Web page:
IDEAS home Printed from https://ideas.repec.org/p/osk/wpaper/0921.html
   My bibliography  Save this paper

Technological Progress and Population Growth: Do we have too few children?

Author

Listed:
  • Koichi Futagami

    () (Graduate School of Economics, Osaka University)

  • Takeo Hori

    () (zDepartment of Economics, Hitotsubashi University)

Abstract

Do we have too few children? We intend to address this question. In developed countries, the fertility rate has declined since WWII. This may cause a slowdown in the growth of GDP in developed countries. However, important factors for the well-being of individuals are per capita variables, like per capita growth and per capita consumption. In turn, the rate of technological progress determines the growth rates of per capita variables. If the population size is increasing, the labour inputs for R&D activity increase, and thus speed up technological progress. As individuals do not take account of this positive effect when deciding the number of their own children, the number of children may become smaller than the socially optimal number of children. However, an increase in the number of children reduces the assets any one child owns: that is, there is a capital dilution effect. This works in the opposite direction. We examine this issue using an endogenous growth model where the head of a dynastic family decides the number of children.

Suggested Citation

  • Koichi Futagami & Takeo Hori, 2009. "Technological Progress and Population Growth: Do we have too few children?," Discussion Papers in Economics and Business 09-21, Osaka University, Graduate School of Economics and Osaka School of International Public Policy (OSIPP).
  • Handle: RePEc:osk:wpaper:0921
    as

    Download full text from publisher

    File URL: http://www2.econ.osaka-u.ac.jp/library/global/dp/0921.pdf
    Download Restriction: no

    Other versions of this item:

    References listed on IDEAS

    as
    1. Trimborn, Timo & Koch, Karl-Josef & Steger, Thomas M., 2008. "Multidimensional Transitional Dynamics: A Simple Numerical Procedure," Macroeconomic Dynamics, Cambridge University Press, vol. 12(03), pages 301-319, June.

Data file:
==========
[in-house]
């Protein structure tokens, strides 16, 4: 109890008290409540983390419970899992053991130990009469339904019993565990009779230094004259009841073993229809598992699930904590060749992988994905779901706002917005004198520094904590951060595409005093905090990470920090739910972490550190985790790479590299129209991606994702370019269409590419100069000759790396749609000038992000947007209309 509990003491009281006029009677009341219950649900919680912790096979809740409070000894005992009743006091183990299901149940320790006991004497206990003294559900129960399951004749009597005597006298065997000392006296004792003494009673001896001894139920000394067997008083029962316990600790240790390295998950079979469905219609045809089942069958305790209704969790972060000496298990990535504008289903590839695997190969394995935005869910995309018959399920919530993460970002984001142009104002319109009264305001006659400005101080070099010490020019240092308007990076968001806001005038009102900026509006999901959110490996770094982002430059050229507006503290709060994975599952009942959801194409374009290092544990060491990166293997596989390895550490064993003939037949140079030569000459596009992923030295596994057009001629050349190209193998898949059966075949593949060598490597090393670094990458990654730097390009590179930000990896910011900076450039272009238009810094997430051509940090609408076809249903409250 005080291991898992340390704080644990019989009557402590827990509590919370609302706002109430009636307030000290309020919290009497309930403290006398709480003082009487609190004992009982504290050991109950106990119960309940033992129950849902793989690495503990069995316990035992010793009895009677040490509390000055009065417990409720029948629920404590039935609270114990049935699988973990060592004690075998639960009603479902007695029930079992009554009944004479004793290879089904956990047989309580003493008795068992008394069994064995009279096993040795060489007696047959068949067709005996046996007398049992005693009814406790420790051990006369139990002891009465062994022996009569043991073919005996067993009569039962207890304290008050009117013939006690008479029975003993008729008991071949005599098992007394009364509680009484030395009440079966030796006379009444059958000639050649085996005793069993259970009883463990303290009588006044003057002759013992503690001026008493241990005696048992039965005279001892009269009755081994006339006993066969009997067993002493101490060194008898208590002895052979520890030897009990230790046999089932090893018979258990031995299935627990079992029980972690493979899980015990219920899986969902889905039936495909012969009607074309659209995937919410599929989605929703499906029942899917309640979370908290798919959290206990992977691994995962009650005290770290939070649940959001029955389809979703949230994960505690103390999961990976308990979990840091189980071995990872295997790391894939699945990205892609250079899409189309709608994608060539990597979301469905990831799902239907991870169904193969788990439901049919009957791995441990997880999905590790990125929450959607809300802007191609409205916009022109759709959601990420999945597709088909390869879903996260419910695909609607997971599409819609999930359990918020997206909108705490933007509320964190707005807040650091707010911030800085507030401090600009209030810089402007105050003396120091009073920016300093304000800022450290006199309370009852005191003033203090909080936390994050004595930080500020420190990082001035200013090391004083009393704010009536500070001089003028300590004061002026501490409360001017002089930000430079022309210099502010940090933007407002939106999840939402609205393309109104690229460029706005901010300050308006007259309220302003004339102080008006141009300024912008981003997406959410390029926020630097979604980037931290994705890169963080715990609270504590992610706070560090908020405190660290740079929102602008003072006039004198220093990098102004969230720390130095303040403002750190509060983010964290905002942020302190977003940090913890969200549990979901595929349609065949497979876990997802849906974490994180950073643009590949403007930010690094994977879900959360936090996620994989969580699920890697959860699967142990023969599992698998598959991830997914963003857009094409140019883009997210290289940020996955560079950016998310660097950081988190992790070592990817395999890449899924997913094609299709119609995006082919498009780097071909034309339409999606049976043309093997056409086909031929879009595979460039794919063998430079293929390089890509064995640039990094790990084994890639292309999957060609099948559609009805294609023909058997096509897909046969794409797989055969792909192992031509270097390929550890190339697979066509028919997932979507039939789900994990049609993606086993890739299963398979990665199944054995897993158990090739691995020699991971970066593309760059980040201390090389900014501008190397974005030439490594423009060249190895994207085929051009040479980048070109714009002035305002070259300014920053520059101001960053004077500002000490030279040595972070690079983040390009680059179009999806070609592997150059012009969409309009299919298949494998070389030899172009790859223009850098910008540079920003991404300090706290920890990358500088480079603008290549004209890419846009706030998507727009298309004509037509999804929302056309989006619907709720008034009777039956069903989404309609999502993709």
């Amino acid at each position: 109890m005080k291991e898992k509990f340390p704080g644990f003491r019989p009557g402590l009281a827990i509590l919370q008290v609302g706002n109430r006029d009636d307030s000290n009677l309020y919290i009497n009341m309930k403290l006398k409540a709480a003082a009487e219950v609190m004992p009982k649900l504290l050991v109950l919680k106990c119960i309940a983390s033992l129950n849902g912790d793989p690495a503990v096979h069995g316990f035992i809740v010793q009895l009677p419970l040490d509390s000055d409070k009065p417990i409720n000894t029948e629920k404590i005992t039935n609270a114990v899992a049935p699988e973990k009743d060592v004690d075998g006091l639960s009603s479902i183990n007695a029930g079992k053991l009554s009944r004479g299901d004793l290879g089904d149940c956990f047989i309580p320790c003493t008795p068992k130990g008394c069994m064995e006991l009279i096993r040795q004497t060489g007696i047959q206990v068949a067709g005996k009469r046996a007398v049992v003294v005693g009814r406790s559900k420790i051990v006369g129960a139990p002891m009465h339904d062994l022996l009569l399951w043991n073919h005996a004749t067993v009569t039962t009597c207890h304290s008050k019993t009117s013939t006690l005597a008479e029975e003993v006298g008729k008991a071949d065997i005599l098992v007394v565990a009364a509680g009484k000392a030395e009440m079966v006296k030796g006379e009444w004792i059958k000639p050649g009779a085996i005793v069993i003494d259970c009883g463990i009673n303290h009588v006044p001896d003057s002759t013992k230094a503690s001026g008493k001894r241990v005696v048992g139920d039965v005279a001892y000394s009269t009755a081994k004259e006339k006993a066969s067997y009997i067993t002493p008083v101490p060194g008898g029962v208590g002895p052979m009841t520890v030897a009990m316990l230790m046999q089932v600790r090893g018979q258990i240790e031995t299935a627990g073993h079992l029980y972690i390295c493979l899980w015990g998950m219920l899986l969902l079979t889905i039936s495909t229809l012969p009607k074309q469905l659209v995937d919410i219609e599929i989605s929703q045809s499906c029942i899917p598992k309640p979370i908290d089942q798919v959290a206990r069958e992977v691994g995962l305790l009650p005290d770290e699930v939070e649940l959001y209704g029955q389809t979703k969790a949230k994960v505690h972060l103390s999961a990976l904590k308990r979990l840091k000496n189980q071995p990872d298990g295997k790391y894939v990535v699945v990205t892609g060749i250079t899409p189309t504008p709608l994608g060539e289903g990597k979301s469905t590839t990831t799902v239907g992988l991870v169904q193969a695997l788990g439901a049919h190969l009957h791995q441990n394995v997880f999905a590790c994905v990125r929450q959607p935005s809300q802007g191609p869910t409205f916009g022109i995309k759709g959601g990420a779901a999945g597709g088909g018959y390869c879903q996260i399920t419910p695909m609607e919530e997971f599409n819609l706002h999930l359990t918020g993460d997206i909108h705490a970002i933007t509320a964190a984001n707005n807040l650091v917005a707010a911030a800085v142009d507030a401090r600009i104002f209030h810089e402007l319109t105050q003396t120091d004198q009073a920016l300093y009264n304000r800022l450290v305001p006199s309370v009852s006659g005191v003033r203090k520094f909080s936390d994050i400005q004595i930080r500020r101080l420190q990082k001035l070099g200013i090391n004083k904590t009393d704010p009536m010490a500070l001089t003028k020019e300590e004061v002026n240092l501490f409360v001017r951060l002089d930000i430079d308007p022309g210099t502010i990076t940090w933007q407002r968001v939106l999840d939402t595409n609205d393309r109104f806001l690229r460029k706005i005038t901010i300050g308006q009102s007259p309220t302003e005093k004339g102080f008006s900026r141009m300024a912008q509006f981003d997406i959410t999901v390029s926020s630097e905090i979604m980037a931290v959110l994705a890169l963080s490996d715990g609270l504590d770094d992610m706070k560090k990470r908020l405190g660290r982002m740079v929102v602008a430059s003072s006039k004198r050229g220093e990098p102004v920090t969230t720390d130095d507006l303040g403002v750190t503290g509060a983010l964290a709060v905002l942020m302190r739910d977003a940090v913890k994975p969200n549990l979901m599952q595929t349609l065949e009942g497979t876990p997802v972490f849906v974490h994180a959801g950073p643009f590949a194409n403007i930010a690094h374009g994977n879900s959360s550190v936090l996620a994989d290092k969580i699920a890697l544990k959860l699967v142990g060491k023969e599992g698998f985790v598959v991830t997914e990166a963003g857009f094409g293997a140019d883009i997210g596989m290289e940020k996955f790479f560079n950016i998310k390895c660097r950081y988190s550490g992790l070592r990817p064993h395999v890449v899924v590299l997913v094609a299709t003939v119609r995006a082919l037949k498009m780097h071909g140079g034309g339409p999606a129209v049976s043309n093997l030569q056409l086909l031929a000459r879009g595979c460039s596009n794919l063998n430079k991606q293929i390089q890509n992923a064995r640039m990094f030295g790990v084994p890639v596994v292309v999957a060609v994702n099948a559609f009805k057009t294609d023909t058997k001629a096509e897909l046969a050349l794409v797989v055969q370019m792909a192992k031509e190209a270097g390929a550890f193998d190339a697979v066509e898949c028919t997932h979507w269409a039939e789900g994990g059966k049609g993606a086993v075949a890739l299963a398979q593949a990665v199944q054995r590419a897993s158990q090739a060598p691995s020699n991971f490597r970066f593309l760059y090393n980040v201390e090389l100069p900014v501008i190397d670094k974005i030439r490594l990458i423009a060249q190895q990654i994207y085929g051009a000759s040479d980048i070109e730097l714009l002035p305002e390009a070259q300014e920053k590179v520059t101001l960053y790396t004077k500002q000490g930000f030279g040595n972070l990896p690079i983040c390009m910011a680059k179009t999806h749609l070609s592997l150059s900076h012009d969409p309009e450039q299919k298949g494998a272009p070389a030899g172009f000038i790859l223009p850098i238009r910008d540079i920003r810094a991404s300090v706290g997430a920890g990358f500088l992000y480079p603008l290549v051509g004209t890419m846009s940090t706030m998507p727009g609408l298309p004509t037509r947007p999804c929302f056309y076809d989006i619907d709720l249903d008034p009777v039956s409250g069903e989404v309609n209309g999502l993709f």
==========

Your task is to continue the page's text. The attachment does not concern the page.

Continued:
2. Lutz G. Arnold, 2006. "The Dynamics of the Jones R&D Growth Model," Review of Economic Dynamics, Elsevier for the Society for Economic Dynamics, vol. 9(1), pages 143-152, January.
    3. Thomas M. Steger, 2003. "The Segerstrom Model: Stability, Speed of Convergence and Policy Implications," Economics Bulletin, AccessEcon, vol. 15(4), pages 1-8.
    4. Barro, Robert J & Becker, Gary S, 1989. "Fertility Choice in a Model of Economic Growth," Econometrica, Econometric Society, vol. 57(2), pages 481-501, March.
    5. repec:ebl:ecbull:v:15:y:2003:i:4:p:1-8 is not listed on IDEAS
    Full references (including those not matched with items on IDEAS)

    More about this item

    Keywords

    Technological Progress; Fertility; R&D;

    JEL classification:

    • J1 - Labor and Demographic Economics - - Demographic Economics
    • O30 - Economic Development, Innovation, Technological Change, and Growth - - Innovation; Research and Development; Technological Change; Intellectual Property Rights - - - General

    NEP fields

    This paper has been announced in the following NEP Reports:

    Statistics

    Access and download statistics

    Corrections

    All material on this site has been provided by the respective publishers and authors. You can help correct errors and omissions. When requesting a correction, please mention this item's handle: RePEc:osk:wpaper:0921. See general information about how to correct material in RePEc.

    For technical questions regarding this item, or to correct its authors, title, abstract, bibliographic or download information, contact: (Atsuko SUZUKI). General contact details of provider: http://edirc.repec.org/data/feosujp.html .

    If you have authored this item and are not yet registered with RePEc, we encourage you to do it here. This allows to link your profile to this item. It also allows you to accept potential citations to this item that we are uncertain about.

    If CitEc recognized a reference but did not link an item in RePEc to it, you can help with this form .

    If you know of missing items citing this one, you can help us creating those links by adding the relevant references in the same way as above, for each refering item. If you are a registered author of this item, you may also want to check the "citations" tab in your RePEc Author Service profile, as there may be some citations waiting for confirmation.

    Please note that corrections may take a couple of weeks to filter through the various RePEc services.

    IDEAS is a RePEc service hosted by the Research Division of the Federal Reserve Bank of St. Louis . RePEc uses bibliographic data supplied by the respective publishers.